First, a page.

a more serious charge than has been laid against Rev. Righter.
On 1996-MAY-15, the Court for the Trial of a Bishop dismissed the counts against
Bishop Righter, saying there was "no clear doctrine" involved when he
ordained a non-celibate gay man to the diaconate in 1990-SEP.
The court stated: "We are not deciding whether life-long, committed, same
gender sexual relationships are or are not a wholesome example with respect to ordination
vows...We are not rendering an opinion on whether a bishop and diocese should or should
not ordain persons living in same gender sexual relationships. Rather, we are deciding the
narrow issue of whether or not under Title IV a bishop is restrained from ordaining
persons living in committed same gender sexual relationships."
David Virtue, a spokesperson for HOPE (a Episcopalian group opposed to homosexual
ordination) is quoted as saying: "The church has said that it has no doctrine on
human sexuality ... and that it no longer recognizes Holy Scripture"
The decision of the Court could have been appealed to a second, similar court. However
the 10 bishops who brought the charges noted on 1996-JUN-11 that such an appeal would not
be rendered until after the next General Convention. Instead, they have stated that the
court decision is "flawed and erroneous." They "have proposed to
give the 1997 General Convention the opportunity to affirm its acceptance of the authority
of Holy Scripture that this court has refused to accept.". They will propose a
change to the church's canon law which would require all ordained clergy to abstain from
all sexual relations outside of marriage. They will also create a "fellowship of
Episcopal parishes and dioceses which uphold scriptural authority". The
fellowship will support individual congregations whose "bishop has departed from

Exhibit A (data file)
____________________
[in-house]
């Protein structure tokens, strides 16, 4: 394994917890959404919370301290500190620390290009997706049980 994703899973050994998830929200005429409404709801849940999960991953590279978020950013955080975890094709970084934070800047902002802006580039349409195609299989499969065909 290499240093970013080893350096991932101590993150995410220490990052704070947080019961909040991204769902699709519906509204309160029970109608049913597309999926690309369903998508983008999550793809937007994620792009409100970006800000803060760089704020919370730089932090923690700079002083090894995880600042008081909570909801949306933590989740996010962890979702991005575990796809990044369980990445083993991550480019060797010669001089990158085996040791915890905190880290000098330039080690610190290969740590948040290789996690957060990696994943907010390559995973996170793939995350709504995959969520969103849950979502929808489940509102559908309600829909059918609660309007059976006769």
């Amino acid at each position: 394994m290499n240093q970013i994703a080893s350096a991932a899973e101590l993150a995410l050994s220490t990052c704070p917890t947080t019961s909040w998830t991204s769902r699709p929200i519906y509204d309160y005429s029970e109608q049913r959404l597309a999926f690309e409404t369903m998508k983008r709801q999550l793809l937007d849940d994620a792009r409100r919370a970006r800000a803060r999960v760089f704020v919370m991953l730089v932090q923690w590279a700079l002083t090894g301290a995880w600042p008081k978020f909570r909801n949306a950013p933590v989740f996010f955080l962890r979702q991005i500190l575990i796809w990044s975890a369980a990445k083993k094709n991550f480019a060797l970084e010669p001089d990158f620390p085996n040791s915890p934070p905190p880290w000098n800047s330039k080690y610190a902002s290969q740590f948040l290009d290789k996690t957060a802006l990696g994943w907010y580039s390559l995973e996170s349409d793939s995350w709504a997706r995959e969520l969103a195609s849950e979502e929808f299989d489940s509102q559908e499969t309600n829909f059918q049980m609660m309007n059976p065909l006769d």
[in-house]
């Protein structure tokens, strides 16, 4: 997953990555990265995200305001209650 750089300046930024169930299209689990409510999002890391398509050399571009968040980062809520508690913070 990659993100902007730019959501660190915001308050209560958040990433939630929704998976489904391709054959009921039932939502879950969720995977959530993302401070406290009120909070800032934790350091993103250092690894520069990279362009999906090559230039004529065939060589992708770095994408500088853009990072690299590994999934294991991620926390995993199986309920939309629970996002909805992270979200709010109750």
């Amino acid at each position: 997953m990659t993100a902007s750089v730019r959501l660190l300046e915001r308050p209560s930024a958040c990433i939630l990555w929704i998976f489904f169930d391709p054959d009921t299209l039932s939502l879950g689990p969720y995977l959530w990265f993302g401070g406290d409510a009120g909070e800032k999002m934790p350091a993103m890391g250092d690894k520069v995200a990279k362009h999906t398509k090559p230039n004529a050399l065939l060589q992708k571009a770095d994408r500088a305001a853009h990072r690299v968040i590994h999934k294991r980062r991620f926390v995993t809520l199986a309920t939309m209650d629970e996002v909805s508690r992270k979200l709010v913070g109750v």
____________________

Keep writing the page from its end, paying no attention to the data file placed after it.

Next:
the standards and norms set forth by the Church's teaching."
In 1996-MAR, the "Episcopal Laity Group ran a series of full page ads in
Delaware, Tennessee, Oregon and Washington state newspapers. They called for the church to
reassess its views on homosexuality. They feel that the church "is becoming a
denomination recognized for blessing same-sex unions, ordaining actively gay and lesbian
persons and attempting to rewrite the Book of Common Prayer...to replace biblical truth
and godly morality with secular humanism and moral relativism." Spokesperson
William Cheney of Atlanta, said their goal is to "take back the church and create
a true confessing church which restores Christ's Gospel."
On 1996-MAY-16, Reuters news agency quoted Robert Runcie who was the Archbishop of
Canterbury of the Church of England during the 1980's. He said that he had
ignored church rules by ordaining practicing homosexuals while in office. He had not
actually confirmed that they were homosexual and living in a committed relationship; he
simply did not inquire and assumed that they were. He said that the Church of England's
stand on homosexual priests is "ludicrous" and an "unsatisfactory
In 1994, it is alleged that Bishop Allen Bartlett, Jr., of the Diocese of Pennsylvania
ordained Rev. David Morris, a non-celibate homosexual, as a deacon. In 1995-JUN, two
priests and over 100 lay persons initiated a complaint against Bishop Bartlett related to
this action. Bishop Browning decided to not proceed with the complaint until the trial of
Bishop Righter was concluded. In 1996-SEP, Bishop Browning announced that he will not
convene a panel of bishops to review the allegations. He said: "I conclude that
the paper submitted to me by the complainants regarding the ordination by Bishop Bartlett
does not on its face charge any 'offense,' [under the canons of the Church]....These
rulings have...definitively established for the church at this time that the ordination by
a bishop of a non-celibate homosexual person is not a disciplinary 'offense' for which a
charge may be brought."
In a letter to the clergy in his diocese Bartlett wrote that this decision "means
that those of us in this diocese and the wider church as well can devote all our time and
energies to ministering in the name of Christ to a confused and hurting world, without the
distractions of a lengthy investigation and possible trial."
Referring to the denomination's General Convention, at Philadelphia PA in 1997-JUL.
Bishop Bartlett noted "I have faith that the church gathered in legislative
session can discern the voice of the Spirit, through faithful listening to one another,
honest sharing, and prayer."
At a convention, the Episcopal Diocese of Pennsylvania recommended that the
church create "a rite or rites for the blessing of committed relationships between
persons of the same sex."